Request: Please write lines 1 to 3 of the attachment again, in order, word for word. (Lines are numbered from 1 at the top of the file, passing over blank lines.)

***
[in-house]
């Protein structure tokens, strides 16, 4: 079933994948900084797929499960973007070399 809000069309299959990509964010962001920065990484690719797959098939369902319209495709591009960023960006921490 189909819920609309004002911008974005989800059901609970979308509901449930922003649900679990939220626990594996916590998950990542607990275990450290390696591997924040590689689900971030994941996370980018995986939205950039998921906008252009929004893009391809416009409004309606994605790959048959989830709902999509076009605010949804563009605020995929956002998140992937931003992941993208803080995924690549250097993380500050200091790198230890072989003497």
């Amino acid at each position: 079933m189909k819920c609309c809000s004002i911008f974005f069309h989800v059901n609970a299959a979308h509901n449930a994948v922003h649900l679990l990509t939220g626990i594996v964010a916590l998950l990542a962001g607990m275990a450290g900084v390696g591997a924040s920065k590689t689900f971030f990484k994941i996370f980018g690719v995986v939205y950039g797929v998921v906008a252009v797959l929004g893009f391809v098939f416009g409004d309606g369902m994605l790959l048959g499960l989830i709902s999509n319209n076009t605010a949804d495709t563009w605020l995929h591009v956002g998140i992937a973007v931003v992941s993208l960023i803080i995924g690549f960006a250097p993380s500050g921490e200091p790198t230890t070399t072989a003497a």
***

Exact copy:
[in-house]
């Protein structure tokens, strides 16, 4: 079933994948900084797929499960973007070399 809000069309299959990509964010962001920065990484690719797959098939369902319209495709591009960023960006921490 189909819920609309004002911008974005989800059901609970979308509901449930922003649900679990939220626990594996916590998950990542607990275990450290390696591997924040590689689900971030994941996370980018995986939205950039998921906008252009929004893009391809416009409004309606994605790959048959989830709902999509076009605010949804563009605020995929956002998140992937931003992941993208803080995924690549250097993380500050200091790198230890072989003497």
């Amino acid at each position: 079933m189909k819920c609309c809000s004002i911008f974005f069309h989800v059901n609970a299959a979308h509901n449930a994948v922003h649900l679990l990509t939220g626990i594996v964010a916590l998950l990542a962001g607990m275990a450290g900084v390696g591997a924040s920065k590689t689900f971030f990484k994941i996370f980018g690719v995986v939205y950039g797929v998921v906008a252009v797959l929004g893009f391809v098939f416009g409004d309606g369902m994605l790959l048959g499960l989830i709902s999509n319209n076009t605010a949804d495709t563009w605020l995929h591009v956002g998140i992937a973007v931003v992941s993208l960023i803080i995924g690549f960006a250097p993380s500050g921490e200091p790198t230890t070399t072989a003497a």